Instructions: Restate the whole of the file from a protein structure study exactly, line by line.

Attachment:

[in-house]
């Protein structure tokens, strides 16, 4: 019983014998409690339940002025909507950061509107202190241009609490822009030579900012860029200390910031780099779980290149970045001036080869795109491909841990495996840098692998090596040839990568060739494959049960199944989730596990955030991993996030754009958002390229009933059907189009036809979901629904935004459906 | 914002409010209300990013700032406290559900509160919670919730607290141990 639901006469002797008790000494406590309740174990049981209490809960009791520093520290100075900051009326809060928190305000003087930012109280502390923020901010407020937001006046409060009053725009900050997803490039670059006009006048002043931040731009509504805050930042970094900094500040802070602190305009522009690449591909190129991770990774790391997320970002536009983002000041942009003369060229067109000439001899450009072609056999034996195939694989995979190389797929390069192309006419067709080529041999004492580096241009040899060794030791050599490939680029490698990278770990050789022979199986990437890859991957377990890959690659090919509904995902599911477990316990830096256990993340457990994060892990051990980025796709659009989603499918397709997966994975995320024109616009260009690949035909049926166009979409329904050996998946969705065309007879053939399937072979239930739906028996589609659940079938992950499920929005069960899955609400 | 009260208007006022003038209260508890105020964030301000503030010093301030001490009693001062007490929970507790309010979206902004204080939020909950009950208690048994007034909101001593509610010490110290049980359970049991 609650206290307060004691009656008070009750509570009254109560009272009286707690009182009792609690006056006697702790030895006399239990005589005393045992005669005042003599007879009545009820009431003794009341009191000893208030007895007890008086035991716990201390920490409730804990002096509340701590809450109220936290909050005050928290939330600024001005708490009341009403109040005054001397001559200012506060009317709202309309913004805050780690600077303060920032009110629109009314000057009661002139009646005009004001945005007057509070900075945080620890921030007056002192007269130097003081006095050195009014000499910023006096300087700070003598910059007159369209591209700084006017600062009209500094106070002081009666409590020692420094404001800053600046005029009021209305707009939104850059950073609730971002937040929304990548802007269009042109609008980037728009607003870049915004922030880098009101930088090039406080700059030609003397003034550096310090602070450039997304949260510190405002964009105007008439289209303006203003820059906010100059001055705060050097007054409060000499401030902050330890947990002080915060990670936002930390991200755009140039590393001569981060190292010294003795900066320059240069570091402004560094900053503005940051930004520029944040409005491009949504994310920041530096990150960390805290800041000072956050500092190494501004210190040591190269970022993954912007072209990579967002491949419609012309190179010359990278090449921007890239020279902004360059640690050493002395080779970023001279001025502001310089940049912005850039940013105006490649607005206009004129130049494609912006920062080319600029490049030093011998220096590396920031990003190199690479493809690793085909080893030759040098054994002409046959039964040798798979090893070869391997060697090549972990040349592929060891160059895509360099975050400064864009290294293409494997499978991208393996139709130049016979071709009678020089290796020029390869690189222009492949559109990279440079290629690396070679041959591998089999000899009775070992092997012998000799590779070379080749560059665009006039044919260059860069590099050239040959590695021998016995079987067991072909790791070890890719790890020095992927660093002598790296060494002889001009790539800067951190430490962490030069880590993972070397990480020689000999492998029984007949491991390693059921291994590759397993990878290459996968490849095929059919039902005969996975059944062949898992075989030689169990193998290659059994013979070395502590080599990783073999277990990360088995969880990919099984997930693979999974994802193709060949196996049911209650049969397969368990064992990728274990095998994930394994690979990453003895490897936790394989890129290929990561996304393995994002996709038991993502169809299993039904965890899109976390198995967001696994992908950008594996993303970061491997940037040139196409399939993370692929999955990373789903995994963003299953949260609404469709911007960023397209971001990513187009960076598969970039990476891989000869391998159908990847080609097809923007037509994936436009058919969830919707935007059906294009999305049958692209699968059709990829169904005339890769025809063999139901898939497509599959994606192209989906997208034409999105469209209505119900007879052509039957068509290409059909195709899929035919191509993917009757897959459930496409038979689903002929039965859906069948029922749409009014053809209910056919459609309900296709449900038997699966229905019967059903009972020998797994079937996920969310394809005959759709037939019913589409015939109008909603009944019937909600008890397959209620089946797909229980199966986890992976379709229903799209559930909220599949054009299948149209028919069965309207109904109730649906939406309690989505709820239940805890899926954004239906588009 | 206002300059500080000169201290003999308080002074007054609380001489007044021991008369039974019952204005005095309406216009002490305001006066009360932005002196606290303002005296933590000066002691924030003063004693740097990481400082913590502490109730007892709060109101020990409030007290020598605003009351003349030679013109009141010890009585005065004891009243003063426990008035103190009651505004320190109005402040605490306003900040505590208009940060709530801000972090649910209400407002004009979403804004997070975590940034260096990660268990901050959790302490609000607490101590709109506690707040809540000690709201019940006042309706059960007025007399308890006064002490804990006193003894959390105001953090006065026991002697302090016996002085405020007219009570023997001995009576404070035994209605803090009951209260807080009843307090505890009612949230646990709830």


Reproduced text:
[in-house]
């Protein structure tokens, strides 16, 4: 019983014998409690339940002025909507950061509107202190241009609490822009030579900012860029200390910031780099779980290149970045001036080869795109491909841990495996840098692998090596040839990568060739494959049960199944989730596990955030991993996030754009958002390229009933059907189009036809979901629904935004459906 | 914002409010209300990013700032406290559900509160919670919730607290141990 639901006469002797008790000494406590309740174990049981209490809960009791520093520290100075900051009326809060928190305000003087930012109280502390923020901010407020937001006046409060009053725009900050997803490039670059006009006048002043931040731009509504805050930042970094900094500040802070602190305009522009690449591909190129991770990774790391997320970002536009983002000041942009003369060229067109000439001899450009072609056999034996195939694989995979190389797929390069192309006419067709080529041999004492580096241009040899060794030791050599490939680029490698990278770990050789022979199986990437890859991957377990890959690659090919509904995902599911477990316990830096256990993340457990994060892990051990980025796709659009989603499918397709997966994975995320024109616009260009690949035909049926166009979409329904050996998946969705065309007879053939399937072979239930739906028996589609659940079938992950499920929005069960899955609400 | 009260208007006022003038209260508890105020964030301000503030010093301030001490009693001062007490929970507790309010979206902004204080939020909950009950208690048994007034909101001593509610010490110290049980359970049991 609650206290307060004691009656008070009750509570009254109560009272009286707690009182009792609690006056006697702790030895006399239990005589005393045992005669005042003599007879009545009820009431003794009341009191000893208030007895007890008086035991716990201390920490409730804990002096509340701590809450109220936290909050005050928290939330600024001005708490009341009403109040005054001397001559200012506060009317709202309309913004805050780690600077303060920032009110629109009314000057009661002139009646005009004001945005007057509070900075945080620890921030007056002192007269130097003081006095050195009014000499910023006096300087700070003598910059007159369209591209700084006017600062009209500094106070002081009666409590020692420094404001800053600046005029009021209305707009939104850059950073609730971002937040929304990548802007269009042109609008980037728009607003870049915004922030880098009101930088090039406080700059030609003397003034550096310090602070450039997304949260510190405002964009105007008439289209303006203003820059906010100059001055705060050097007054409060000499401030902050330890947990002080915060990670936002930390991200755009140039590393001569981060190292010294003795900066320059240069570091402004560094900053503005940051930004520029944040409005491009949504994310920041530096990150960390805290800041000072956050500092190494501004210190040591190269970022993954912007072209990579967002491949419609012309190179010359990278090449921007890239020279902004360059640690050493002395080779970023001279001025502001310089940049912005850039940013105006490649607005206009004129130049494609912006920062080319600029490049030093011998220096590396920031990003190199690479493809690793085909080893030759040098054994002409046959039964040798798979090893070869391997060697090549972990040349592929060891160059895509360099975050400064864009290294293409494997499978991208393996139709130049016979071709009678020089290796020029390869690189222009492949559109990279440079290629690396070679041959591998089999000899009775070992092997012998000799590779070379080749560059665009006039044919260059860069590099050239040959590695021998016995079987067991072909790791070890890719790890020095992927660093002598790296060494002889001009790539800067951190430490962490030069880590993972070397990480020689000999492998029984007949491991390693059921291994590759397993990878290459996968490849095929059919039902005969996975059944062949898992075989030689169990193998290659059994013979070395502590080599990783073999277990990360088995969880990919099984997930693979999974994802193709060949196996049911209650049969397969368990064992990728274990095998994930394994690979990453003895490897936790394989890129290929990561996304393995994002996709038991993502169809299993039904965890899109976390198995967001696994992908950008594996993303970061491997940037040139196409399939993370692929999955990373789903995994963003299953949260609404469709911007960023397209971001990513187009960076598969970039990476891989000869391998159908990847080609097809923007037509994936436009058919969830919707935007059906294009999305049958692209699968059709990829169904005339890769025809063999139901898939497509599959994606192209989906997208034409999105469209209505119900007879052509039957068509290409059909195709899929035919191509993917009757897959459930496409038979689903002929039965859906069948029922749409009014053809209910056919459609309900296709449900038997699966229905019967059903009972020998797994079937996920969310394809005959759709037939019913589409015939109008909603009944019937909600008890397959209620089946797909229980199966986890992976379709229903799209559930909220599949054009299948149209028919069965309207109904109730649906939406309690989505709820239940805890899926954004239906588009 | 206002300059500080000169201290003999308080002074007054609380001489007044021991008369039974019952204005005095309406216009002490305001006066009360932005002196606290303002005296933590000066002691924030003063004693740097990481400082913590502490109730007892709060109101020990409030007290020598605003009351003349030679013109009141010890009585005065004891009243003063426990008035103190009651505004320190109005402040605490306003900040505590208009940060709530801000972090649910209400407002004009979403804004997070975590940034260096990660268990901050959790302490609000607490101590709109506690707040809540000690709201019940006042309706059960007025007399308890006064002490804990006193003894959390105001953090006065026991002697302090016996002085405020007219009570023997001995009576404070035994209605803090009951209260807080009843307090505890009612949230646990709830």